The hardware reportedly stopped the team from innovating beyond certain points because it was slow and imposed constraints, which was highlighted when webOS was loaded on to Apple’s iPad device and found to run the platform significantly faster than the device for which it was originally developed.
It should be pointed out that webOS runs on Qualcomm ARM chips while iPad 2 runs on Samsung silicon. This little nugget is even more revealing:
With a focus on web technologies, webOS could be deployed in the iPad’s Mobile Safari browser as a web-app; this produced similar results, with it running many times faster in the browser than it did on the TouchPad.
In fact, the webOS team wanted HP’s TouchPad and Pre hardware “gone” even before the products hit the marketplace according to TNW. With a hardware refresh a year off and similar issues with the Pre phones, this could have contributed to the decision to shutter the webOS and perhaps license it out to other companies (with better hardware).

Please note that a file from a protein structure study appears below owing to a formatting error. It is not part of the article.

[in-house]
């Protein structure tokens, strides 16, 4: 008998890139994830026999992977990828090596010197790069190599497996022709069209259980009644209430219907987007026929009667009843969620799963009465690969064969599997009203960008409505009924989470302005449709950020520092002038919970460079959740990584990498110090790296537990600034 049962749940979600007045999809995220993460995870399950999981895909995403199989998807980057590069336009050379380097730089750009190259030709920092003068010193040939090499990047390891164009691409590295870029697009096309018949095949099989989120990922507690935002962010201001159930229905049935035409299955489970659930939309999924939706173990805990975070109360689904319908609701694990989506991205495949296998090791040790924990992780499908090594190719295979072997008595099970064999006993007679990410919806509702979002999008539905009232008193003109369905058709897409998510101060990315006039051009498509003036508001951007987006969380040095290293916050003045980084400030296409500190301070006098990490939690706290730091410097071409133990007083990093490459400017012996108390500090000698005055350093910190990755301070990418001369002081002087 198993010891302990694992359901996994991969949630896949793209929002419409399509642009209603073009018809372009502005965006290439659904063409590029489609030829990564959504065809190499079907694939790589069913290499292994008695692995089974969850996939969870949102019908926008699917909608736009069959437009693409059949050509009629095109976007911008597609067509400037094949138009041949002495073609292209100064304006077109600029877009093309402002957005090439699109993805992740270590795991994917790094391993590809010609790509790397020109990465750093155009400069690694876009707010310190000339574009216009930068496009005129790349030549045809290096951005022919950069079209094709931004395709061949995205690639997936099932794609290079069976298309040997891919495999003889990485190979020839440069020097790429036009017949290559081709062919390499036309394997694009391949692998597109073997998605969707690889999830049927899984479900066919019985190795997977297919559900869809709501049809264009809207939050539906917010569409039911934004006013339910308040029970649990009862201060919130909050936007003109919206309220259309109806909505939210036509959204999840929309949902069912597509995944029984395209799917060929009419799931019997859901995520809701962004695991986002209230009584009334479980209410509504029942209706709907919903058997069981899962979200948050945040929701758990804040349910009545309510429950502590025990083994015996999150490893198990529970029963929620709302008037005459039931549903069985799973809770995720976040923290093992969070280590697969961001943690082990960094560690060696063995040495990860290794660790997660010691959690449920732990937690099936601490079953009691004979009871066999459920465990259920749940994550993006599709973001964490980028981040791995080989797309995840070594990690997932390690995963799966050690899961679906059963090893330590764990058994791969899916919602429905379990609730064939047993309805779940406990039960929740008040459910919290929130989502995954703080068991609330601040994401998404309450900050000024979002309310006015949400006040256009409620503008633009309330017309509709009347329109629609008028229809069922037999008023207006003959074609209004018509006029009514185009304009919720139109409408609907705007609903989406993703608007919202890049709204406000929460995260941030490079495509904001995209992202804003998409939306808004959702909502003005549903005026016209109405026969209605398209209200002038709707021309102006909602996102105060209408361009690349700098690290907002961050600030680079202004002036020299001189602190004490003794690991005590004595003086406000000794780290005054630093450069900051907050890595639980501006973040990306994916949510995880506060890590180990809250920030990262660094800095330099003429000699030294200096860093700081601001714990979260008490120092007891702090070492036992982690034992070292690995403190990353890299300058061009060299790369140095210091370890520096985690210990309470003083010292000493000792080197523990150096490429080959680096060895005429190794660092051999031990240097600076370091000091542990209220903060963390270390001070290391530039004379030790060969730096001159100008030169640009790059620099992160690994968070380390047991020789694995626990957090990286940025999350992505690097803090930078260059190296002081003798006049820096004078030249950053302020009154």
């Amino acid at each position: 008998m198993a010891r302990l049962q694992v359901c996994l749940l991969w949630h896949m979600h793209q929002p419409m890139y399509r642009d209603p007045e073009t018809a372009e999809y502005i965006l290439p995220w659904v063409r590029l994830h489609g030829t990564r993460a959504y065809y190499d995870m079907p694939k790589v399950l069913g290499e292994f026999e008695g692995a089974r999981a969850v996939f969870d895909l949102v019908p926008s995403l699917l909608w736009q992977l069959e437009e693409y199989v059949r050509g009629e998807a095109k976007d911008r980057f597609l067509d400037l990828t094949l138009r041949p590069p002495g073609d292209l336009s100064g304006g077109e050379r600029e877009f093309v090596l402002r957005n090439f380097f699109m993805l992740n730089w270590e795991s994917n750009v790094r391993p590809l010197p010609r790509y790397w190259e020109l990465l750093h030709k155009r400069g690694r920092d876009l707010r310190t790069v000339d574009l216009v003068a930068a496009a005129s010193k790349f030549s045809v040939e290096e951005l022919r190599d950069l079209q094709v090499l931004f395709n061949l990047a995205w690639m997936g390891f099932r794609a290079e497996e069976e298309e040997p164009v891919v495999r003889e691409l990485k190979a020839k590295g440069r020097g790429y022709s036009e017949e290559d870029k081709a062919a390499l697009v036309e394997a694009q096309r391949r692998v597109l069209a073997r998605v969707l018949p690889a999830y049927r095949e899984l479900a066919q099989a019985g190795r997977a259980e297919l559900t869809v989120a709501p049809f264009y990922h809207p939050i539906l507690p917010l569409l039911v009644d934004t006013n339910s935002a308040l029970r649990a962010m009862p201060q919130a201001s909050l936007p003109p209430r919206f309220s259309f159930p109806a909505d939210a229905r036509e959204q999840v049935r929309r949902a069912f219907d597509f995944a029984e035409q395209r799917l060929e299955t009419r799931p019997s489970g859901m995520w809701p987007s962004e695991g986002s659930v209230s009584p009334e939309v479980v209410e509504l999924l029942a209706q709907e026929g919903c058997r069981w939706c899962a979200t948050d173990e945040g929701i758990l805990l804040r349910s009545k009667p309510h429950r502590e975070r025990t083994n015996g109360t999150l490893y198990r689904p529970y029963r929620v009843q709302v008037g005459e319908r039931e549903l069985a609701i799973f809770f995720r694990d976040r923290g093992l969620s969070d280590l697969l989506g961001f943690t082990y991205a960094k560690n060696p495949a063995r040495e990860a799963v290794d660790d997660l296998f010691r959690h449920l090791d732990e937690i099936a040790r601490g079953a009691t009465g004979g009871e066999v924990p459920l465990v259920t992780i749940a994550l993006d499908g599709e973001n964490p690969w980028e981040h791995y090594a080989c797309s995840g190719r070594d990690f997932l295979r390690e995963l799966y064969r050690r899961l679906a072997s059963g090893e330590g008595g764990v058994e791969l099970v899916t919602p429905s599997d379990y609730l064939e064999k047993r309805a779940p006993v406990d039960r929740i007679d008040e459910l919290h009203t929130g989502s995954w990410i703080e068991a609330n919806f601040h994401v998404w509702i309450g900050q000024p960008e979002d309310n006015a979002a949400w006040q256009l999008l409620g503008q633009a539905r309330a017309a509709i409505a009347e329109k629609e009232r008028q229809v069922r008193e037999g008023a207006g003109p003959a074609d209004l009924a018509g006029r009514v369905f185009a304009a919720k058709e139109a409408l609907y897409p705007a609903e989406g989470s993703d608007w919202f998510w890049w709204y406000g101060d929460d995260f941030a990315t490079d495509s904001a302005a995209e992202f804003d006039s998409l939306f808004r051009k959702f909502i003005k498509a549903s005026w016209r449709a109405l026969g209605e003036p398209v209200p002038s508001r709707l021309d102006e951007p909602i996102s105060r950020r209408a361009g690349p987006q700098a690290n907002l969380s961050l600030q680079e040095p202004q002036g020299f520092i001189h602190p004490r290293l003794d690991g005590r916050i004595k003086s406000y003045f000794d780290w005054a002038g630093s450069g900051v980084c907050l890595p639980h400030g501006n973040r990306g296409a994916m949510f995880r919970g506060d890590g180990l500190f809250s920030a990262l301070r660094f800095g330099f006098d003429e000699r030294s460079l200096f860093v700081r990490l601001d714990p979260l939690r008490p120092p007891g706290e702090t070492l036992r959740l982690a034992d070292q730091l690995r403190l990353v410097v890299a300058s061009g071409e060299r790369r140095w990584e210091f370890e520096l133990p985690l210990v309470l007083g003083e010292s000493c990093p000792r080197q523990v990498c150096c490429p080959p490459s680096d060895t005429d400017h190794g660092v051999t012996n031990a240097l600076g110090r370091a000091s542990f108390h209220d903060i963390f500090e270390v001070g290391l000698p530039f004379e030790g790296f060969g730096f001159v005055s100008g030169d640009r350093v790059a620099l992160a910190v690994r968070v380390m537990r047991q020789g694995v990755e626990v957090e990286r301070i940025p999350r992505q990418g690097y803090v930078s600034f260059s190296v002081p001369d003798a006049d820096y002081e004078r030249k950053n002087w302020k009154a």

In a separate report, TNW details how the news was broken to the webOS group within HP.
Almost everyone at HP found out about the death of the TouchPad and Pre hardware as the public did, in the press release. Only the top executives knew anything about this decision and even senior staff as high as Ari Jaaksi, the Vice President of webOS software, didn’t know about the shuttering of hardware before it happened.
After the press release came out, there was a company wide meeting filled with a bunch of ‘corporate speak’, in which staff were told that they were going to be in limbo for 3-4 weeks.
The building, affectionately dubbed “the Mothership” was announced by Apple CEO Steve Jobs on June 7th, just days after WWDC earlier this year.
Jobs called the new building “a spaceship” and said Apple will use its experience in building retail store masterpieces to construct this “architectural landmark”. Parking underneath, the building would perhaps be used for events like the WWDC – Jobs mentioned that it would have a large auditorium and a single cafeteria [below] that could seat 3,000 at a time.
Cupertino’s Mayor went on record a few weeks later saying “there was no way they weren’t going to approve the deal”.